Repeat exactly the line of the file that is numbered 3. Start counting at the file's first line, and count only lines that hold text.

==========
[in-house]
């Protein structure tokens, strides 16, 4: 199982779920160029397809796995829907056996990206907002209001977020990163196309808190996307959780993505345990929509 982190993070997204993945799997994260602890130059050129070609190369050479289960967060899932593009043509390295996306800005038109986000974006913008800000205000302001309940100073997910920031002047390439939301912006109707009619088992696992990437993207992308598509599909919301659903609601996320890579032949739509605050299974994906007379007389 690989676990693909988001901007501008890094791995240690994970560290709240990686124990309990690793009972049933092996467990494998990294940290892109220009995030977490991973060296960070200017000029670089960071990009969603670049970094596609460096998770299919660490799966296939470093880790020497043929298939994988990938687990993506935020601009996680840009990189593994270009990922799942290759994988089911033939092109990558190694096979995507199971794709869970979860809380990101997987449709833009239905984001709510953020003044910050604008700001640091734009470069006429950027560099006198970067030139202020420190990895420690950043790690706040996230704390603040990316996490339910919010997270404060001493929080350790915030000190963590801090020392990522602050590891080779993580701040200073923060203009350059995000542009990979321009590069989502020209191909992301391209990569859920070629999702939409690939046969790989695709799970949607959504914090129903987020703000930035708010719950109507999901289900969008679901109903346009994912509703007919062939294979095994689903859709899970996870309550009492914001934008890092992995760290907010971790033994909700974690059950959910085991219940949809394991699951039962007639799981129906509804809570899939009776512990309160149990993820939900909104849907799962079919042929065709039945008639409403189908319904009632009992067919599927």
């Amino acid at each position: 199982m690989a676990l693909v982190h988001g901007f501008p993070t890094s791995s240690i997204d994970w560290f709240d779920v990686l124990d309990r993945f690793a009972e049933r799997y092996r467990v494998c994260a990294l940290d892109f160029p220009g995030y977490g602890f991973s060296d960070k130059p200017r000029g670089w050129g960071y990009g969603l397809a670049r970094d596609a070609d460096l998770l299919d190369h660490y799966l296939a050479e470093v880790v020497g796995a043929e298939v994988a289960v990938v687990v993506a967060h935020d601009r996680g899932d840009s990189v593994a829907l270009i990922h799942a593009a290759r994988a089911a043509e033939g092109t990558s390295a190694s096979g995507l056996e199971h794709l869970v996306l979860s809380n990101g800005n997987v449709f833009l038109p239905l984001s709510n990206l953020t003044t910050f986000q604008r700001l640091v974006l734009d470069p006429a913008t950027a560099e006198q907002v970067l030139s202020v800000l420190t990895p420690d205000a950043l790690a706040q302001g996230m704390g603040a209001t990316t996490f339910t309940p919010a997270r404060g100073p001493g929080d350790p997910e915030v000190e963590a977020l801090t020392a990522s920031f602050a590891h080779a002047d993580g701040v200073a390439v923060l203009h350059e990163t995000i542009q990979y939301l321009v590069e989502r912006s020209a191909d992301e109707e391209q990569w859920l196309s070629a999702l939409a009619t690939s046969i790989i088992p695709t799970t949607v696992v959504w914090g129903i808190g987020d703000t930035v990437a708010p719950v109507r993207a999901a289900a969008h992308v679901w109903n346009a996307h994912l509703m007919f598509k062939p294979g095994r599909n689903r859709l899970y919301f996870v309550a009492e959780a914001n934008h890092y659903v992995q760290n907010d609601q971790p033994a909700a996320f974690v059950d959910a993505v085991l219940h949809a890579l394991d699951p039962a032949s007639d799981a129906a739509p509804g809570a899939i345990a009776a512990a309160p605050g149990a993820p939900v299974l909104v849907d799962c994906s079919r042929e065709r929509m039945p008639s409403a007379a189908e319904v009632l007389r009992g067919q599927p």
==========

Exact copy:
């Amino acid at each position: 199982m690989a676990l693909v982190h988001g901007f501008p993070t890094s791995s240690i997204d994970w560290f709240d779920v990686l124990d309990r993945f690793a009972e049933r799997y092996r467990v494998c994260a990294l940290d892109f160029p220009g995030y977490g602890f991973s060296d960070k130059p200017r000029g670089w050129g960071y990009g969603l397809a670049r970094d596609a070609d460096l998770l299919d190369h660490y799966l296939a050479e470093v880790v020497g796995a043929e298939v994988a289960v990938v687990v993506a967060h935020d601009r996680g899932d840009s990189v593994a829907l270009i990922h799942a593009a290759r994988a089911a043509e033939g092109t990558s390295a190694s096979g995507l056996e199971h794709l869970v996306l979860s809380n990101g800005n997987v449709f833009l038109p239905l984001s709510n990206l953020t003044t910050f986000q604008r700001l640091v974006l734009d470069p006429a913008t950027a560099e006198q907002v970067l030139s202020v800000l420190t990895p420690d205000a950043l790690a706040q302001g996230m704390g603040a209001t990316t996490f339910t309940p919010a997270r404060g100073p001493g929080d350790p997910e915030v000190e963590a977020l801090t020392a990522s920031f602050a590891h080779a002047d993580g701040v200073a390439v923060l203009h350059e990163t995000i542009q990979y939301l321009v590069e989502r912006s020209a191909d992301e109707e391209q990569w859920l196309s070629a999702l939409a009619t690939s046969i790989i088992p695709t799970t949607v696992v959504w914090g129903i808190g987020d703000t930035v990437a708010p719950v109507r993207a999901a289900a969008h992308v679901w109903n346009a996307h994912l509703m007919f598509k062939p294979g095994r599909n689903r859709l899970y919301f996870v309550a009492e959780a914001n934008h890092y659903v992995q760290n907010d609601q971790p033994a909700a996320f974690v059950d959910a993505v085991l219940h949809a890579l394991d699951p039962a032949s007639d799981a129906a739509p509804g809570a899939i345990a009776a512990a309160p605050g149990a993820p939900v299974l909104v849907d799962c994906s079919r042929e065709r929509m039945p008639s409403a007379a189908e319904v009632l007389r009992g067919q599927p």